Is genetic engineering really dangerous? The manufacturers claim that genetically modified food “produces higher yields, fights world hunger, and reduces the need for pesticides.” But at what cost?
Following the Trail questions whether any solid testing has been done to determine the safety and risks of genetically engineered foods. Two key accusations: misinterpretations and disregarded data in the licensing documents of genetically modified soybeans and inadequate testing on animals for safety. Moreover, findings have surfaced in Argentina that “superweeds” have developed while growing Monsanto soy and other crops for the past ten years, thereby requiring prohibited stronger herbicides. Cows have seemingly died from eating Monsanto soy crops in the fields; Argentinians are nauseous from the herbicide fumes.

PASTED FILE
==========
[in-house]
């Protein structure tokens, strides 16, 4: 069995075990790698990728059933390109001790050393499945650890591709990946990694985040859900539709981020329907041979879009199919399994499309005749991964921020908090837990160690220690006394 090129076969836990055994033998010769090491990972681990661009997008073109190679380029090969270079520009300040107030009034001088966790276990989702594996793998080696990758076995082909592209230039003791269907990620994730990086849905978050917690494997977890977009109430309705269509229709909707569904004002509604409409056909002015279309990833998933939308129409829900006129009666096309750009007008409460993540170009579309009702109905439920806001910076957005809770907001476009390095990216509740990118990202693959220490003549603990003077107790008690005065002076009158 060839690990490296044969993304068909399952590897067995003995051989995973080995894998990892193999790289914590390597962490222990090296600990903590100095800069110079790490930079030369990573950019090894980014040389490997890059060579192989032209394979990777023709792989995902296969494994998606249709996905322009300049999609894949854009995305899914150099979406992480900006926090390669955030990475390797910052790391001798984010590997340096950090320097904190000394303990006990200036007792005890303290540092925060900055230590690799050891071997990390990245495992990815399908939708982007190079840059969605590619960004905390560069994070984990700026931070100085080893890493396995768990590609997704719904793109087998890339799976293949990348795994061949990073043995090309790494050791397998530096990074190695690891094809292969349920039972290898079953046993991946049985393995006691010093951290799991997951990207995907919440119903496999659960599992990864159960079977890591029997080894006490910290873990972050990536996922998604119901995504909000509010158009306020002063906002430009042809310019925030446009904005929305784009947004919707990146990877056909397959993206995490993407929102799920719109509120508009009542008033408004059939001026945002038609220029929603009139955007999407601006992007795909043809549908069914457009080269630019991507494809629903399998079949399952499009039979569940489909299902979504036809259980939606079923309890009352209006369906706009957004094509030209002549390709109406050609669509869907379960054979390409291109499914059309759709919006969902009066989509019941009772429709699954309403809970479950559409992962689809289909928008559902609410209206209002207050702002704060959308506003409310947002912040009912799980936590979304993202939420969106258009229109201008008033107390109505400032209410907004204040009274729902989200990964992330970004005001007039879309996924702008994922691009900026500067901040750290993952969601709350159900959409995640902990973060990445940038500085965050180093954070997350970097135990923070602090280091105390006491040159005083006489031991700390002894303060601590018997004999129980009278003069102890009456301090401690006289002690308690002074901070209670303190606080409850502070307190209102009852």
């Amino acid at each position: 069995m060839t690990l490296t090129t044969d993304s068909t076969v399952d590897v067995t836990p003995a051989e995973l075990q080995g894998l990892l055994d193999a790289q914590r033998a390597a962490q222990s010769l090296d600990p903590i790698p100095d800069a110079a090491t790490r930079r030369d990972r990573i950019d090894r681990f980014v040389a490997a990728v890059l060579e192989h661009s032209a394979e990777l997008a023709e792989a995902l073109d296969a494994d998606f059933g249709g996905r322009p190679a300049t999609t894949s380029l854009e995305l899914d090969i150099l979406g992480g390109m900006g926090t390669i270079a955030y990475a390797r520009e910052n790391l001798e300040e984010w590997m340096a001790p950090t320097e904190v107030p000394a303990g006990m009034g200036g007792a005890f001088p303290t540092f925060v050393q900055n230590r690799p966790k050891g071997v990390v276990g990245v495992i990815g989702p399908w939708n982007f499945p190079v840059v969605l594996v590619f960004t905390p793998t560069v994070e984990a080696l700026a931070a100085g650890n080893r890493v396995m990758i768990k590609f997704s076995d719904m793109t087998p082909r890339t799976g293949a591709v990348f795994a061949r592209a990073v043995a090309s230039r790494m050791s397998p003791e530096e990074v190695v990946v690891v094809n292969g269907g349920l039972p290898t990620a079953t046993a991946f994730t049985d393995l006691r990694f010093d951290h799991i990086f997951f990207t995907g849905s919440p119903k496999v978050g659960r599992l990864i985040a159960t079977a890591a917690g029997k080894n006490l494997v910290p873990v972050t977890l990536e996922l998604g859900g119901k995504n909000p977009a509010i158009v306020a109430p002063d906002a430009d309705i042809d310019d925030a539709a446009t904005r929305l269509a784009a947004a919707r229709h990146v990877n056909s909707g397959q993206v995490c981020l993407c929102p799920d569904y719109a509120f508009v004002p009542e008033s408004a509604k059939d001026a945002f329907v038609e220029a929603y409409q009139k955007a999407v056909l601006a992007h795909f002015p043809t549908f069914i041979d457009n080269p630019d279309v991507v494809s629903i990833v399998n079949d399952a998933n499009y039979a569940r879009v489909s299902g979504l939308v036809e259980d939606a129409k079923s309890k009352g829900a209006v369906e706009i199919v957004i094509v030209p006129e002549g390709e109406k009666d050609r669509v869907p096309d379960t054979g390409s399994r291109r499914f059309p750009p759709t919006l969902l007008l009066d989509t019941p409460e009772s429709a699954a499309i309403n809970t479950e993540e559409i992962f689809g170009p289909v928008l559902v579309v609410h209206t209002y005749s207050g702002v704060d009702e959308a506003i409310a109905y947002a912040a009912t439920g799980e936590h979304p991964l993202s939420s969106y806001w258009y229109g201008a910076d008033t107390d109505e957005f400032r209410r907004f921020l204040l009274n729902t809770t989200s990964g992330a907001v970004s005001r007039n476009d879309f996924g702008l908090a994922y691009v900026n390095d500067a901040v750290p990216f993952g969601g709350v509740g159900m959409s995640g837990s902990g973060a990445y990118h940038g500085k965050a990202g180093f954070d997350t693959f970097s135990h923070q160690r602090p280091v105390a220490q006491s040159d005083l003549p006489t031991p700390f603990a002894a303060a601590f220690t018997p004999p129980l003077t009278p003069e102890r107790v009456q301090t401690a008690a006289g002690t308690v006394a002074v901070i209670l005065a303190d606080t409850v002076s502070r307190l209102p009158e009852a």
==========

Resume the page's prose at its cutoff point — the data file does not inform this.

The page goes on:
Following the Trail travels around the world to exam potential evidence to, at least, be wary of the safety of genetically modified food. To this day, there are no requirements by Agriculture and Agri-Food Canada nor the US Food and Drug Administration (FDA) to label genetically modified food.